As people return, each company should look at its data to see what's needed and what the people prefer. What I'm currently seeing based on Envoy customer usage data of around several hundred Desks-using companies is that companies are adapting their spaces, opting for open over permanent desks. They're giving folks options to book desks or meeting space when needed, and based on data of who's coming in, they're adjusting their policies.

Right now, work is getting done remotely and people are allegedly more productive than ever. But many aren't enjoying their jobs as much because they're missing a sense of community and inherent culture that'd have otherwise been automatic in an office. Proximity matters. It's important for teams to be together physically, and making that actually happen now takes intention. You need to organize people coming back into the office, in specific places and on one schedule. You need the right tools that simplify the mundane office tasks of hot desking, finding meeting rooms, managing office capacity and syncing schedules so teams can sit together, connect, get creative and, you know, bring some humanity to an otherwise day-to-day job.

Hybrid work has its logistical challenges and will look different for each company, but it keeps the culture alive and the community strong for people to do their best work.

Erin Figueroa

VP, Operations, Slack

During the pandemic, the way we work fundamentally changed — and there's no going back. Employees don't want to return to pre-pandemic office-based work culture, but they also don't want to remain fully remote. Instead, they want an entirely new working model that combines the best of both worlds. Research from Slack's Future Forum shows that 93% of knowledge workers want flexibility in when they work, while 76% want flexibility in where they work. But employees don't want flexibility at all costs. Instead, they want flexibility within a predictable framework. Two-thirds (65.6%) want a balance between full flexibility and a predictable framework.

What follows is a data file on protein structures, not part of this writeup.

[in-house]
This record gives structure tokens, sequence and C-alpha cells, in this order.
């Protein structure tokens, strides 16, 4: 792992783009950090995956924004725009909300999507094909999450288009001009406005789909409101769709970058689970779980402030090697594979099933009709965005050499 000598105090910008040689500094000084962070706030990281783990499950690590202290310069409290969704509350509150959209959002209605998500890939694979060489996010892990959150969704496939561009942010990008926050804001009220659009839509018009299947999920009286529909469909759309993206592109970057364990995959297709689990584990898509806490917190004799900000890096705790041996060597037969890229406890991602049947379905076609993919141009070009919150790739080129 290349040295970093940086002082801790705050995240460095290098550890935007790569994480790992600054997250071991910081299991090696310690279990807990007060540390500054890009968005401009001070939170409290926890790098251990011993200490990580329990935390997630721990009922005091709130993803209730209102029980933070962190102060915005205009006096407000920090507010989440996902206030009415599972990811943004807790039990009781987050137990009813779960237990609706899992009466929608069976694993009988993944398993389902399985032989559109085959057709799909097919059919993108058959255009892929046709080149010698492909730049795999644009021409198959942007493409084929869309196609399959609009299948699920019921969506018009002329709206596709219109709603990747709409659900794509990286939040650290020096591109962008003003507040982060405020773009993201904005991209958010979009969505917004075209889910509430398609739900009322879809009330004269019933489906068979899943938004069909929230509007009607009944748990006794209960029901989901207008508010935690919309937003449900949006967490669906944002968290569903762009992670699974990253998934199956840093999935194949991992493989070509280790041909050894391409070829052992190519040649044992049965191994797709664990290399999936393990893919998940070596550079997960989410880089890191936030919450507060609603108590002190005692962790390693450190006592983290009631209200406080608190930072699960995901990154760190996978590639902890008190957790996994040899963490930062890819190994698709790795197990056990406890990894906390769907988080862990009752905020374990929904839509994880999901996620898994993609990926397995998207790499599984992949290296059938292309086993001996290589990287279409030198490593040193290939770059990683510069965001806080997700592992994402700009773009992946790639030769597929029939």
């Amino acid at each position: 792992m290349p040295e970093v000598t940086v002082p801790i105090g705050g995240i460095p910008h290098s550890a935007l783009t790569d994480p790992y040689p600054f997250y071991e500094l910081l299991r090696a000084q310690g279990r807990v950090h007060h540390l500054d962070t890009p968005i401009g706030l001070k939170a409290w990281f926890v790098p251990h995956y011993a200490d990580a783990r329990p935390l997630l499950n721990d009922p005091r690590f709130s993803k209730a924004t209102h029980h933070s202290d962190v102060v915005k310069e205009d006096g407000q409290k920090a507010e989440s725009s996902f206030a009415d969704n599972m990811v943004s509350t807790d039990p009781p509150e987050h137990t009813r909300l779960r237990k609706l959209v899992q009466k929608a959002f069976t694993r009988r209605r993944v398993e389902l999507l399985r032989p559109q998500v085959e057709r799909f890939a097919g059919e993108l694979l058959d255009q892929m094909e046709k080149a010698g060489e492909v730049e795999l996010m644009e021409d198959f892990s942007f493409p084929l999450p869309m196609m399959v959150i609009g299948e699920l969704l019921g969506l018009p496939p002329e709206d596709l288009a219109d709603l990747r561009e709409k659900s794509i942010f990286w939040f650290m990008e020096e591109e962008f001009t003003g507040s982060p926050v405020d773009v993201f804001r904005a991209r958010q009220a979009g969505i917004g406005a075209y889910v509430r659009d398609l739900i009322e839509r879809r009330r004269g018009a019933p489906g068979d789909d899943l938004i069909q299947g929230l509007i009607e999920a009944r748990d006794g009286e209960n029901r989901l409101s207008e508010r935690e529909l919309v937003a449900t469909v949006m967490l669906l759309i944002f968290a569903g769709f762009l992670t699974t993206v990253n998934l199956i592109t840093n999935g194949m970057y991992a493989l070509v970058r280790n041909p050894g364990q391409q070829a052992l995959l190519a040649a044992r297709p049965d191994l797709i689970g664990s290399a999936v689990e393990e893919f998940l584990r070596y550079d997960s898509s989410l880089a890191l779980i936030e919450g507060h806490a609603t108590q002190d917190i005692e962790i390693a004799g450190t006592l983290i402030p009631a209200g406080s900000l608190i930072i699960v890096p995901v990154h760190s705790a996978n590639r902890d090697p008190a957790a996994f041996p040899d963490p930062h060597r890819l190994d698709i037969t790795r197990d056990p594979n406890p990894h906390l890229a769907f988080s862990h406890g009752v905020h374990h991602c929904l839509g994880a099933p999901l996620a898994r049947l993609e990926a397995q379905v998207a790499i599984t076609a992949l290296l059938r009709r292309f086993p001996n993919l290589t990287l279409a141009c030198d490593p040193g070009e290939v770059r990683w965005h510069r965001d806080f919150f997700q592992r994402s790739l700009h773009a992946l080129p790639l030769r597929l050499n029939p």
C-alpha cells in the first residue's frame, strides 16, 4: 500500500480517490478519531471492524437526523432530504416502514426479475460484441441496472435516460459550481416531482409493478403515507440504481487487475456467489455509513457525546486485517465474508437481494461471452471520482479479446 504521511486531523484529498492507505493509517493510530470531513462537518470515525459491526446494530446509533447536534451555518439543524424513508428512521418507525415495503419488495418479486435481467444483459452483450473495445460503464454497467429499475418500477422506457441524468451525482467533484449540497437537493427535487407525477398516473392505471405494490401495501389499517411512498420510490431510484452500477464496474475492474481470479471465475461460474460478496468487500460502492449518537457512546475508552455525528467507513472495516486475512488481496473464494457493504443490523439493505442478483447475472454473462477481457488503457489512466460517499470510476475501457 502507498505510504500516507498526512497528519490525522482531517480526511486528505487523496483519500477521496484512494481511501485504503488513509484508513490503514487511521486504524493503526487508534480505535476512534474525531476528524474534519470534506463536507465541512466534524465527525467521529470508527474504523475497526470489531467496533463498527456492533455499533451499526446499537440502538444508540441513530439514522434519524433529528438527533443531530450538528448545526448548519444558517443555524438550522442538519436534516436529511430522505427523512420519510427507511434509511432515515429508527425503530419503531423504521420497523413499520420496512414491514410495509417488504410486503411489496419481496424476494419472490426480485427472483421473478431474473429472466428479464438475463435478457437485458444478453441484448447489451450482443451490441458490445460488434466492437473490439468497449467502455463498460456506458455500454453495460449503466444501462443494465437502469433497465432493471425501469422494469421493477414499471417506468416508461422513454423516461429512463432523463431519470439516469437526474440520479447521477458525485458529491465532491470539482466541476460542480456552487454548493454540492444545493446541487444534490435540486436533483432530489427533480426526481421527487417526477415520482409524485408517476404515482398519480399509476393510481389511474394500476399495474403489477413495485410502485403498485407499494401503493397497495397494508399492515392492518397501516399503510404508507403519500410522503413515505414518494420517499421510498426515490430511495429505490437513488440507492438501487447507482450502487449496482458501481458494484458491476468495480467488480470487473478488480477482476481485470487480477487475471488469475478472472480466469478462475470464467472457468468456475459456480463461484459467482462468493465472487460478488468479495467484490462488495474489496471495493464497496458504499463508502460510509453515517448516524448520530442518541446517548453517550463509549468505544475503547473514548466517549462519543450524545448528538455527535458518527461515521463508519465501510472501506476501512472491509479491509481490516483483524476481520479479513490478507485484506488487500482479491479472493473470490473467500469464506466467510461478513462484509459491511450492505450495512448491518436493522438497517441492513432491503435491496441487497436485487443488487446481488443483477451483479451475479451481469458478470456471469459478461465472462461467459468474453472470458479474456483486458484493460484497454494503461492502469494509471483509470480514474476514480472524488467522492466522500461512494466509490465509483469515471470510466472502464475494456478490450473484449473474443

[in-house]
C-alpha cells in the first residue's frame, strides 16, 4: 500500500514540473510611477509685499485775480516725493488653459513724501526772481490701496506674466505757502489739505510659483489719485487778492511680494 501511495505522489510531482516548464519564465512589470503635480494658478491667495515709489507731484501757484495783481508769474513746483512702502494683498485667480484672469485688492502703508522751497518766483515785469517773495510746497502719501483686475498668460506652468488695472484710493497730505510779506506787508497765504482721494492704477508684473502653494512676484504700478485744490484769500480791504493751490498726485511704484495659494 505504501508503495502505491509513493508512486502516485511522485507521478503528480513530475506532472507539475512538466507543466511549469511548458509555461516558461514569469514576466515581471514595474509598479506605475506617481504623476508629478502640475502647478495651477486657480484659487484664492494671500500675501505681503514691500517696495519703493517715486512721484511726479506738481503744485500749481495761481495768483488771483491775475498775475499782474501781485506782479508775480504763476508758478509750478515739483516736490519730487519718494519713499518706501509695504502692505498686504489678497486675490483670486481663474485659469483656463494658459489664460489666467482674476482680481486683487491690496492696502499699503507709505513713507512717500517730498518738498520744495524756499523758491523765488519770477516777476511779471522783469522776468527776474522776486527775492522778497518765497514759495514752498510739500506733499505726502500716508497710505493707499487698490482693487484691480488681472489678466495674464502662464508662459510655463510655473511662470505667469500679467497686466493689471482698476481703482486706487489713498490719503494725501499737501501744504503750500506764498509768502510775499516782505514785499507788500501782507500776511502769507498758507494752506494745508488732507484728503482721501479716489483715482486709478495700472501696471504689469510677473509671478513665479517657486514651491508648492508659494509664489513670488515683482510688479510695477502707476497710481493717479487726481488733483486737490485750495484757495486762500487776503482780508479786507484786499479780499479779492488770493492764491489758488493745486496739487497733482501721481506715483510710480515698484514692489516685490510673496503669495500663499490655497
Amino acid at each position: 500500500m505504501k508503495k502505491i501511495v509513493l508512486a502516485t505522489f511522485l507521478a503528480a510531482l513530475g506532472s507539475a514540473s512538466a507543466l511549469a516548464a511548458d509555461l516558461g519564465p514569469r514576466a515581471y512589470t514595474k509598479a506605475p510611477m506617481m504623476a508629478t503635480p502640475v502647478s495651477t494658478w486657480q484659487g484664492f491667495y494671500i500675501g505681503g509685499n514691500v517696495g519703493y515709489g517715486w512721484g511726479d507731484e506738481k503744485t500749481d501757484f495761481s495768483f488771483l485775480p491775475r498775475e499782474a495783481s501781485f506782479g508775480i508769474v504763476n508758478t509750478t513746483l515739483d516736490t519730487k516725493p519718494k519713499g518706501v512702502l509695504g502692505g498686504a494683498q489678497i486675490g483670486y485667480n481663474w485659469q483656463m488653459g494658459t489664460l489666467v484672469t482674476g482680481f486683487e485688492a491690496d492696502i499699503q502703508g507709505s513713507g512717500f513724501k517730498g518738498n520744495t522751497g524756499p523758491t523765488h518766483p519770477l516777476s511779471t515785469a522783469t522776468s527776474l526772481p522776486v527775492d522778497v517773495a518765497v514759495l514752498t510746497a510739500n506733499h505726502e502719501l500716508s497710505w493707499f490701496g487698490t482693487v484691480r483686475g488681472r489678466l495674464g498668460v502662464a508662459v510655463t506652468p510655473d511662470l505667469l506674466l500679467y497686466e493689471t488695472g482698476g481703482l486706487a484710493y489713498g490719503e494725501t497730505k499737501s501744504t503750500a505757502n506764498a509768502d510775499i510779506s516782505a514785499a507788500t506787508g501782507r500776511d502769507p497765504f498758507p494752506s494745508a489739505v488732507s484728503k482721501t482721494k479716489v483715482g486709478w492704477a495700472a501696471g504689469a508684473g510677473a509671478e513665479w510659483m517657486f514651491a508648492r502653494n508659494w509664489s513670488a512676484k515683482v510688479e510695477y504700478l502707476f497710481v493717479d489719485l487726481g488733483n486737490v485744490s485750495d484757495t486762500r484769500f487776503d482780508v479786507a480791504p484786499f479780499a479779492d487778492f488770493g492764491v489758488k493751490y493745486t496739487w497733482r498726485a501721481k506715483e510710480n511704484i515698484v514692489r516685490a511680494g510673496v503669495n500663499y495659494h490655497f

Successfully making this transition depends on moving from office-centric infrastructure to digital-first infrastructure. Being digital-first is about meeting your employees' needs and helping them do their best work. It means empowering people to work when and where is best for them, with physical offices serving as just one of the tools available to support collaboration. For example, while Slack will always support the needs of those who require individual space, we'll be focusing the use of our physical offices on work that is team- and customer-centric.

Having employees working outside of central offices for extended periods or on hybrid schedules may be difficult because we can lose those organic, spontaneous connections that occur in passing and help foster a sense of community. But by prioritizing digital infrastructure as much as physical — leaning into digital tools like Slack and asynchronous communication to ensure workers have flexibility they need to do their best work — we can create meaningful connections and foster community for employees regardless of how or when they work.

Nellie Hayat

Head of Workplace Transformation, VergeSense

The abrupt shift to work-from-home globally in early 2020 has forced most organizations to adopt remote work. It meant providing laptops, offering allowances to set up a home office and allowing people to self-manage their schedule (to accommodate caregiving obligations and other COVID-related challenges). But what companies did not anticipate is that employees would not want to revert back to the pre-pandemic model.